As a panel of international politicians grilled two Facebook executives in Ottawa, representatives for the social media giant said it won’t remove misleading content from the platform during Canada’s upcoming federal election campaign.
Representatives from 11 countries were gathered in Ottawa for a second day for the International Grand Committee on Big Data, Privacy and Democracy, which is examining the role of tech companies in safeguarding privacy and democratic rights.
Kevin Chan and Neil Potts, Facebook global policy directors, were peppered with questions about the company’s decision not to remove a doctored video of U.S. House Speaker Nancy Pelosi intended to portray her as drunk and slurring her words.
“We are all aware that new technology is going to make the creation of these fake films or manipulated films so much easier,” said U.K. MP Damian Collins.
Potts responded by reiterating Facebook’s position that the video has been flagged as false by third-party fact checkers and Facebook has reduced its distribution.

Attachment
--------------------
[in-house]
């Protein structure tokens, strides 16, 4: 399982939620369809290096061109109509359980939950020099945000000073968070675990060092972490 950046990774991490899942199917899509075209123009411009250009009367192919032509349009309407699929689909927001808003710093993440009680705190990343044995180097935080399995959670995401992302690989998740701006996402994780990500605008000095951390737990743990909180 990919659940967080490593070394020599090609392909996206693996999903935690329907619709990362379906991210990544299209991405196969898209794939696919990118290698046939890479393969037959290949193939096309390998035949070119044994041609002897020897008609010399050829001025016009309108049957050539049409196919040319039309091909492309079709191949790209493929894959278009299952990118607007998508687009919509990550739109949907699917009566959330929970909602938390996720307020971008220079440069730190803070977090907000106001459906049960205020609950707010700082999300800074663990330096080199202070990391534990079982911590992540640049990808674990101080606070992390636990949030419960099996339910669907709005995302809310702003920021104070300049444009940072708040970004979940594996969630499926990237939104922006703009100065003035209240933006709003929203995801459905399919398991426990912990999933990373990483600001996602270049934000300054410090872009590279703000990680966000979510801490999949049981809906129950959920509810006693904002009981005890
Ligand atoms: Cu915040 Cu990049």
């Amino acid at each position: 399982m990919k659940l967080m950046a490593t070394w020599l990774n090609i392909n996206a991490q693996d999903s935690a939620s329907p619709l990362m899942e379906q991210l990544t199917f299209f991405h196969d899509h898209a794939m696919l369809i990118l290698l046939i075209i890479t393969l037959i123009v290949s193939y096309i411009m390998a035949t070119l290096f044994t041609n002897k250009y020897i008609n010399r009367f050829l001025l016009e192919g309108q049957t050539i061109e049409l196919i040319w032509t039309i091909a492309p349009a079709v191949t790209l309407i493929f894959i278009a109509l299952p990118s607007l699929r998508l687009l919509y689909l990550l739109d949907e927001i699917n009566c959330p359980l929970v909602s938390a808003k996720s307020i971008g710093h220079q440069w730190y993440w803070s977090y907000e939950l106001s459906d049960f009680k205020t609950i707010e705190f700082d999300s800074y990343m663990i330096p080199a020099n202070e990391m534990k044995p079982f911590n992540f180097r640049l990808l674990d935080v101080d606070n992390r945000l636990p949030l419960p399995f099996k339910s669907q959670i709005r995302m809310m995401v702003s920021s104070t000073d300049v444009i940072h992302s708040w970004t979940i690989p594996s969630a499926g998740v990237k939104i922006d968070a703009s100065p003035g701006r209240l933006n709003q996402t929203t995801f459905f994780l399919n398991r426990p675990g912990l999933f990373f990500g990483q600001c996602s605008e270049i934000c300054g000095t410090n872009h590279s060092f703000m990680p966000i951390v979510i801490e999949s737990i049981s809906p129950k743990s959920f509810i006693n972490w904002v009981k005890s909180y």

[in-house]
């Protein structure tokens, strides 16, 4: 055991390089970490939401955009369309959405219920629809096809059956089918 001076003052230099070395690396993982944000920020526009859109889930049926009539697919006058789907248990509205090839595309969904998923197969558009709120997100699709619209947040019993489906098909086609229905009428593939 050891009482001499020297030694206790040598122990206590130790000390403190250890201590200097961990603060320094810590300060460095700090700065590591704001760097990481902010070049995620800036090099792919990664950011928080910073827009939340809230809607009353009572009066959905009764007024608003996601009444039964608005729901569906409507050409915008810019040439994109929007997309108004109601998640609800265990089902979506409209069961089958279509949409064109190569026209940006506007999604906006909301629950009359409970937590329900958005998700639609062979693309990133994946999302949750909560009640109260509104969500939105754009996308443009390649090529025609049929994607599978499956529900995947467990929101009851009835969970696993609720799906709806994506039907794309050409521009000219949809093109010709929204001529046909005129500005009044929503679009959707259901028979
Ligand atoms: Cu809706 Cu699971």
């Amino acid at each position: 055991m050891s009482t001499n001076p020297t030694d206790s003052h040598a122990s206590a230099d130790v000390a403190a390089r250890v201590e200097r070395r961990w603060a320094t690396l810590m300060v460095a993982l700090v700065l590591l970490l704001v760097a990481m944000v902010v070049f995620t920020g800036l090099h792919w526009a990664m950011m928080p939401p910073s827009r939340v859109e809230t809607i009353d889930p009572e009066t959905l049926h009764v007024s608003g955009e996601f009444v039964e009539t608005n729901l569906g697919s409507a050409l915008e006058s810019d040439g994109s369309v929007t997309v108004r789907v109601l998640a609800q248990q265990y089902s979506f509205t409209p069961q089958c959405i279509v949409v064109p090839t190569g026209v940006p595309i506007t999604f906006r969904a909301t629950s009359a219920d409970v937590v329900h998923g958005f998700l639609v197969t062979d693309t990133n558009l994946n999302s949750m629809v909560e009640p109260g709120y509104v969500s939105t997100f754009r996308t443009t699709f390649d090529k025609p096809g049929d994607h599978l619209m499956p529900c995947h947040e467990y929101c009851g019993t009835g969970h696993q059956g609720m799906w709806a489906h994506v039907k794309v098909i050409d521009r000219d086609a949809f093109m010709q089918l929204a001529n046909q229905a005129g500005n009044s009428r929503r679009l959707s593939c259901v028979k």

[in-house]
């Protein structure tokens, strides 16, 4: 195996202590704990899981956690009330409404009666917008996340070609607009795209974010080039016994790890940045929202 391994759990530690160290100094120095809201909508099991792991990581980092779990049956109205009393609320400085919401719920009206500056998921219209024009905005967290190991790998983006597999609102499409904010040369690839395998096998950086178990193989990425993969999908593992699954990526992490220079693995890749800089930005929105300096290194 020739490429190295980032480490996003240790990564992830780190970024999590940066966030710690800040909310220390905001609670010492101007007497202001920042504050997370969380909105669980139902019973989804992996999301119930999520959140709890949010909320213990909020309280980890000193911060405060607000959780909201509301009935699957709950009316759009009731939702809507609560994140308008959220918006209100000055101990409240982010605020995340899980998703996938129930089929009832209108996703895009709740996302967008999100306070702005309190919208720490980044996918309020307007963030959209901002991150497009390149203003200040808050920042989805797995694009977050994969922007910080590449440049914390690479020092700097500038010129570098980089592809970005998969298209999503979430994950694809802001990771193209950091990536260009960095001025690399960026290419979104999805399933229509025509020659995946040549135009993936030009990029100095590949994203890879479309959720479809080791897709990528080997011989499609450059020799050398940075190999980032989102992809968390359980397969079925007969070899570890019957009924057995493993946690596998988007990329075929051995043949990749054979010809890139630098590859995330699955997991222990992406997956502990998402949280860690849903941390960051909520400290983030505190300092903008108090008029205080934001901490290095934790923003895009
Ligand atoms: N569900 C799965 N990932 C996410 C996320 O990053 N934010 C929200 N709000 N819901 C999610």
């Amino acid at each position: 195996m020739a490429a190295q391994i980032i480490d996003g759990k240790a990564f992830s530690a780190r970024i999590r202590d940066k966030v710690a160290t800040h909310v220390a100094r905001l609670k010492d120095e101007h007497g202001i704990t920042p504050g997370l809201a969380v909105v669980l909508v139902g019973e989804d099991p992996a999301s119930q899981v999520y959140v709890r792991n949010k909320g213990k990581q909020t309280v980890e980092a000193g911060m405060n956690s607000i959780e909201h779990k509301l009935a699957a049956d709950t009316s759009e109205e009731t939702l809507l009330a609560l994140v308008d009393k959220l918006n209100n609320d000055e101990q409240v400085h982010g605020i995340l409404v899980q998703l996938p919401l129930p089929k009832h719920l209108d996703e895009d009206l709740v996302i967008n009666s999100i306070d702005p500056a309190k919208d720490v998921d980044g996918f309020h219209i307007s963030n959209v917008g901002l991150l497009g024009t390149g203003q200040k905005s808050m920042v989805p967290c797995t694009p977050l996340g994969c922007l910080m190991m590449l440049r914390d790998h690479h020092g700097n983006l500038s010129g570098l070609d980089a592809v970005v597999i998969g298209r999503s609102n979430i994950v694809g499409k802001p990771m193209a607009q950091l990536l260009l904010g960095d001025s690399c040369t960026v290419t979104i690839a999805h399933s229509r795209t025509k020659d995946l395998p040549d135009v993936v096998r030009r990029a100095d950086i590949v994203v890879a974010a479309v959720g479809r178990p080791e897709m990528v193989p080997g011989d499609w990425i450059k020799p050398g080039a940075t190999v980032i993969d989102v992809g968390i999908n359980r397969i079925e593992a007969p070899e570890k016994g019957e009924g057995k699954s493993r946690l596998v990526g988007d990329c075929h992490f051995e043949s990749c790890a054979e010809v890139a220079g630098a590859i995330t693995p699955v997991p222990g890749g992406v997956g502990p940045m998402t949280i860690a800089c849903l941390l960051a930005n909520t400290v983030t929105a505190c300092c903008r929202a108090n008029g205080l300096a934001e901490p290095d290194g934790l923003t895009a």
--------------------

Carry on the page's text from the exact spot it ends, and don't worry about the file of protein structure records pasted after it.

“I want you to answer the question as to why [Facebook], unlike YouTube, are not taking this film down,” Collins shot back.
Both Potts and Chan said Facebook has taken a position to inform people when content is fake, but ultimately allow individuals to make their own decisions. They would, however, remove content from fake or spam accounts.
Conservative MP Peter Kent asked Chan if a similar video of a Canadian politician were created would the social media company remove it.
“Does Facebook defend the concept that it doesn’t have to be true to be your platform?” Kent asked.
Chan said it’s not Facebook’s job to determine the line between “free speech” and “censorship.”
“If lawmakers, in their wisdom, want to draw the line somewhere north or south of censorship, we would obviously oblige with local law,” Chan said.